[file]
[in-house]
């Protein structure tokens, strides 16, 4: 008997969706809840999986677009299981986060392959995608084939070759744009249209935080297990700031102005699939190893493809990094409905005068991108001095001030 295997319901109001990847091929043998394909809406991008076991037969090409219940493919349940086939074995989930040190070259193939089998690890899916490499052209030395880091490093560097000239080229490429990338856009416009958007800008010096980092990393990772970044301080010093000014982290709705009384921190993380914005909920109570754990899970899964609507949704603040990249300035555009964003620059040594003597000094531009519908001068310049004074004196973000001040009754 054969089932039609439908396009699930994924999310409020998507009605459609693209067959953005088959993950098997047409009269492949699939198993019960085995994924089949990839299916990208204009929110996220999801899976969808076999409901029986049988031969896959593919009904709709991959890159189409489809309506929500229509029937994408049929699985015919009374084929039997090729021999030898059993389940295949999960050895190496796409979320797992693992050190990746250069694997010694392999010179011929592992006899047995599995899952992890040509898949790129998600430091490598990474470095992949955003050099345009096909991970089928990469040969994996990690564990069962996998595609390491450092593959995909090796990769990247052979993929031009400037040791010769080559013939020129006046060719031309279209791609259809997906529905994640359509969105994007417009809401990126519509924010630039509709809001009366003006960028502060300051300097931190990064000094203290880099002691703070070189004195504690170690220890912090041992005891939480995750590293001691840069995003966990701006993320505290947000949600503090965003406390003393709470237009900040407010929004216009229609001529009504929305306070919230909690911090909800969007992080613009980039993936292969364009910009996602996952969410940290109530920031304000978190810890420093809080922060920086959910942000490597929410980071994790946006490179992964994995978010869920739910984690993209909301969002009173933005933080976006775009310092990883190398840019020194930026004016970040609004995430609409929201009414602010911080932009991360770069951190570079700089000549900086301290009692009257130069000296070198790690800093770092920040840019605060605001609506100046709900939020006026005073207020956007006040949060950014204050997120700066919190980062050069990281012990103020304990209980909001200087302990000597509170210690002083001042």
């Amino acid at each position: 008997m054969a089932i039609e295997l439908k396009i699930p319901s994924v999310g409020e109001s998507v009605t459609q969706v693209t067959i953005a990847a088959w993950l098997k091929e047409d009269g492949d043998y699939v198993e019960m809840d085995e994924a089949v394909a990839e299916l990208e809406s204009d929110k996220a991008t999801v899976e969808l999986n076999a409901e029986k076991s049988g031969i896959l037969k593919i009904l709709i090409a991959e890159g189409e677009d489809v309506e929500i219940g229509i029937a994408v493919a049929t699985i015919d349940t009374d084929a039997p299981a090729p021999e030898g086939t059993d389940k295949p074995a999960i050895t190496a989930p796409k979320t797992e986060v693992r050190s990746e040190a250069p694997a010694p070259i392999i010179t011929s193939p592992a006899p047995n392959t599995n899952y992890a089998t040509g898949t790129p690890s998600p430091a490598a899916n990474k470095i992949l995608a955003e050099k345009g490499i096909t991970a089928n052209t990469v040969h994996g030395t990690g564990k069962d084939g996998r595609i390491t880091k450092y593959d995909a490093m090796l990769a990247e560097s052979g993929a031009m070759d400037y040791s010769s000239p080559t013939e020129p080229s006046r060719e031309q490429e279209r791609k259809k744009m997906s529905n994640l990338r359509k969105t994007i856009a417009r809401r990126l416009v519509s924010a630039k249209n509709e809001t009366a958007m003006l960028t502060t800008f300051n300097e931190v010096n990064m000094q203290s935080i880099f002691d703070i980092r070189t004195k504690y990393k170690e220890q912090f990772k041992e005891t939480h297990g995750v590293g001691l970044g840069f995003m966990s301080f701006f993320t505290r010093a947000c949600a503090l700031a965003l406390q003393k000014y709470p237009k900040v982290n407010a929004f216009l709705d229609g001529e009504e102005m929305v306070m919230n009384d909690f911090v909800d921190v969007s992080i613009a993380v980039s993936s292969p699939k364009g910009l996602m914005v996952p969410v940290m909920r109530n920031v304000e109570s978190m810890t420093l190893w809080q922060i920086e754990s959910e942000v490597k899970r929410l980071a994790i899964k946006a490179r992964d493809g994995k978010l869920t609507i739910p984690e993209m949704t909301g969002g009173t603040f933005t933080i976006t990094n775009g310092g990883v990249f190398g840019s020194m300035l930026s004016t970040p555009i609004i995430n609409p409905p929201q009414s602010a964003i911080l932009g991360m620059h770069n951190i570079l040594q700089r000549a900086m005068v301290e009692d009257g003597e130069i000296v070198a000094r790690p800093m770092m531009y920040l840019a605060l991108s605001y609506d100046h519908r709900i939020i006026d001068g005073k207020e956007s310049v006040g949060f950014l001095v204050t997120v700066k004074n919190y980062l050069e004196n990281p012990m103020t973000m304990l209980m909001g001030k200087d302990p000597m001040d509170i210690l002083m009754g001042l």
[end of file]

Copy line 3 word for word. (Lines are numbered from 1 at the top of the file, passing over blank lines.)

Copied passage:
């Amino acid at each position: 008997m054969a089932i039609e295997l439908k396009i699930p319901s994924v999310g409020e109001s998507v009605t459609q969706v693209t067959i953005a990847a088959w993950l098997k091929e047409d009269g492949d043998y699939v198993e019960m809840d085995e994924a089949v394909a990839e299916l990208e809406s204009d929110k996220a991008t999801v899976e969808l999986n076999a409901e029986k076991s049988g031969i896959l037969k593919i009904l709709i090409a991959e890159g189409e677009d489809v309506e929500i219940g229509i029937a994408v493919a049929t699985i015919d349940t009374d084929a039997p299981a090729p021999e030898g086939t059993d389940k295949p074995a999960i050895t190496a989930p796409k979320t797992e986060v693992r050190s990746e040190a250069p694997a010694p070259i392999i010179t011929s193939p592992a006899p047995n392959t599995n899952y992890a089998t040509g898949t790129p690890s998600p430091a490598a899916n990474k470095i992949l995608a955003e050099k345009g490499i096909t991970a089928n052209t990469v040969h994996g030395t990690g564990k069962d084939g996998r595609i390491t880091k450092y593959d995909a490093m090796l990769a990247e560097s052979g993929a031009m070759d400037y040791s010769s000239p080559t013939e020129p080229s006046r060719e031309q490429e279209r791609k259809k744009m997906s529905n994640l990338r359509k969105t994007i856009a417009r809401r990126l416009v519509s924010a630039k249209n509709e809001t009366a958007m003006l960028t502060t800008f300051n300097e931190v010096n990064m000094q203290s935080i880099f002691d703070i980092r070189t004195k504690y990393k170690e220890q912090f990772k041992e005891t939480h297990g995750v590293g001691l970044g840069f995003m966990s301080f701006f993320t505290r010093a947000c949600a503090l700031a965003l406390q003393k000014y709470p237009k900040v982290n407010a929004f216009l709705d229609g001529e009504e102005m929305v306070m919230n009384d909690f911090v909800d921190v969007s992080i613009a993380v980039s993936s292969p699939k364009g910009l996602m914005v996952p969410v940290m909920r109530n920031v304000e109570s978190m810890t420093l190893w809080q922060i920086e754990s959910e942000v490597k899970r929410l980071a994790i899964k946006a490179r992964d493809g994995k978010l869920t609507i739910p984690e993209m949704t909301g969002g009173t603040f933005t933080i976006t990094n775009g310092g990883v990249f190398g840019s020194m300035l930026s004016t970040p555009i609004i995430n609409p409905p929201q009414s602010a964003i911080l932009g991360m620059h770069n951190i570079l040594q700089r000549a900086m005068v301290e009692d009257g003597e130069i000296v070198a000094r790690p800093m770092m531009y920040l840019a605060l991108s605001y609506d100046h519908r709900i939020i006026d001068g005073k207020e956007s310049v006040g949060f950014l001095v204050t997120v700066k004074n919190y980062l050069e004196n990281p012990m103020t973000m304990l209980m909001g001030k200087d302990p000597m001040d509170i210690l002083m009754g001042l």